Travel: Isle of pilgrims and martyrs
St Ninian began it all. For centuries pilgrims made their way to the Isle of Whithorn in south-west Scotland. Now the area is hoping to attract a new type of visitor.
Harriet O'Brien is an award-winning author and travel writer. She worked as an editor of the Weekend pages at The Independent during the 1990s, then worked in Canada and as managing editor at Conde Nast Traveller before going freelance in order to travel more. She has been writing for the Independent for the last 10 years, covering places as diverse as Amsterdam and Amritsar.
Saturday 20 June 1998
Standing on the shores of the Isle of Whithorn, with sunlight dancing on the water, waves gently churning the pebbles on the beach, it was difficult to appreciate the determination and discomfort with which the pioneer globe-trotters must have travelled to this remote corner of south-west Scotland. The area is so quiet and thinly visited today that it requires a leap of imagination to conceive of the numbers of sea-weary travellers who came here. Yet from England, Ireland, even Italy and beyond they would arrive to pay tribute to a saint now relegated to the margins of folk memory.
Few hard facts about St Ninian have survived. It is known, however, that vast and valiant numbers of people came to pray here over the centuries, not least because Ninian was the first missionary to bring Christianity to Scotland. More than 100 years before St Columba set up his monastery on the island of Iona, Ninian had already converted the southern Picts of Galloway. It is thought that he was the son of a local Solway chieftain, and that at some stage he left to study in Rome. He returned not only to preach, but also to build a stone chapel which became one of the wonders of the region, the Picts not having seen a stone construction before.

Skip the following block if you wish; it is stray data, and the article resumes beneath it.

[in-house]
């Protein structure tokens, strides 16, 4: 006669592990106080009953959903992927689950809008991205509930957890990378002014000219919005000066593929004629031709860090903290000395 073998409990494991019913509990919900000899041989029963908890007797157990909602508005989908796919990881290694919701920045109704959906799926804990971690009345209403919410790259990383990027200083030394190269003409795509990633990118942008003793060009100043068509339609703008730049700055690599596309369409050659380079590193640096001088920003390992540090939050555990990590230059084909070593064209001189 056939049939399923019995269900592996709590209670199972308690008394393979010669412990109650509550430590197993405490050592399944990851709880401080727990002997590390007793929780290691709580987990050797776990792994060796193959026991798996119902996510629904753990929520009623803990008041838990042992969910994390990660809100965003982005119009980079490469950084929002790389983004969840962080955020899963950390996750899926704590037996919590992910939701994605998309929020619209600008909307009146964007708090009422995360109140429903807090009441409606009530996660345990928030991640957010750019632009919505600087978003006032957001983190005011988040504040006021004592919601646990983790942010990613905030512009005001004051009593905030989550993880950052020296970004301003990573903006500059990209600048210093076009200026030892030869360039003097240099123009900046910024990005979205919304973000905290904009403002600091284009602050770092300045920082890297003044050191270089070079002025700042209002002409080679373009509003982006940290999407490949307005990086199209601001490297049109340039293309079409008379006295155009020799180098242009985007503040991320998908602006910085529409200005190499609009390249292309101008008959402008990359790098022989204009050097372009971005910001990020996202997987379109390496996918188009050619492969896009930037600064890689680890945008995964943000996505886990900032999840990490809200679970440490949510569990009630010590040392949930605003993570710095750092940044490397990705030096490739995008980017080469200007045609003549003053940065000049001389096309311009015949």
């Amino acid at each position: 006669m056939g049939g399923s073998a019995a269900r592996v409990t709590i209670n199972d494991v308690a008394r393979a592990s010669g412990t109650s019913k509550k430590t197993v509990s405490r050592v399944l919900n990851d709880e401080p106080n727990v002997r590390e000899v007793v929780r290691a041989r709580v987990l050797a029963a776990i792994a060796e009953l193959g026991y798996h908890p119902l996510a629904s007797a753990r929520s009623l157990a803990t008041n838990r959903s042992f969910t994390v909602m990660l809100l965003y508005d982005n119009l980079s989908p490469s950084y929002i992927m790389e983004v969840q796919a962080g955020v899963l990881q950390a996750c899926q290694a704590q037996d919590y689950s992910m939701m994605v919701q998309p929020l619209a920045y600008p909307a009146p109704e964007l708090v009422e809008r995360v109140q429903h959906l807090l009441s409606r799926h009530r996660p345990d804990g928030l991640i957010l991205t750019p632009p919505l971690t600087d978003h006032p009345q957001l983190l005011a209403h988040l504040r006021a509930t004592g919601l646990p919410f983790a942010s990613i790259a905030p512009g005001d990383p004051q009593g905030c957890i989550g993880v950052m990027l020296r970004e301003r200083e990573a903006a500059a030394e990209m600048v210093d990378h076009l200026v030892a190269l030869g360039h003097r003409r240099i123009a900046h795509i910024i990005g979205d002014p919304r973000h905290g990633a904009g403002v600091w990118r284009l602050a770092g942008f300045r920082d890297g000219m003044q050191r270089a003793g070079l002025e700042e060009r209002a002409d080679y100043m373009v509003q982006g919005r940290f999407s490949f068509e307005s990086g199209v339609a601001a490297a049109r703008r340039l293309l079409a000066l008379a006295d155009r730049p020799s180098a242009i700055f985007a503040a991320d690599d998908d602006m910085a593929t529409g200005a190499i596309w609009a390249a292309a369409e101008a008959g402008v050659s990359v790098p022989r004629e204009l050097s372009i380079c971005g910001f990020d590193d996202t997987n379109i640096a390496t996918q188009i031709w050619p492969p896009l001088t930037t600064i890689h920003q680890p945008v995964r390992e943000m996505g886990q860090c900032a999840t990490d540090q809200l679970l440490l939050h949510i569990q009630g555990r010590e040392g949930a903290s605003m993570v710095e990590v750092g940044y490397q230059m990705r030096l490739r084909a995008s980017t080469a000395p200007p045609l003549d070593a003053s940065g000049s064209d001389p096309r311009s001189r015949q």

The roofless ruin of the building, which was rebuilt in the 13th century, stands at the edge of the Isle of Whithorn. Follow signs a few miles further north to Kidsdale, and you can pick up a trail running through woodland and down to a sea-lashed cave where legend has it that the saint sought meditative sanctuary.
Whatever the truth of this, the cave was certainly the site of many visits from those early pilgrim-tourists. Meanwhile, inland, in the little town of Whithorn itself, some of the mystery of St Ninian is being dug up in an archaeological excavation of the monastery and town that grew up around the saint's shrine.
Indeed, in its time the Whithorn area became something of a Lourdes of the north: Ninian died around 432 and from then until the latter part of the 16th century, when pilgrimages were banned under the Scottish Reformation, those coming to pay tribute to his relics would often claim miracle cures.
For my own part, I had come to both to satisfy my curiosity and to seek a modern-day cure of space and peace. The Isle of Whithorn is not in fact an island at all, but a pretty harbour village lying more or less at the point of a gloriously quiet peninsula. In the chunky triangle of The Machars, jutting into the Solway Firth between Dumfries and Stranraer, there's a distinct sense that you are getting right away from it all. This is a place that feels as if it has slunk back into the Fifties.
The area may lack the spectacular views of the Highlands, but those in the know come here to enjoy the green and gentle landscape of rolling hills, the history and mystery (ruins and standing stones) and the golf and game (trout- and salmon-fishing on the river Bladnoch), to say nothing of the walks through unspoilt countryside.
"People sometimes head north to The Machars when the Lake District gets full up - it's not far, after all," one Whithorn resident explained. "And then they come back, again and again."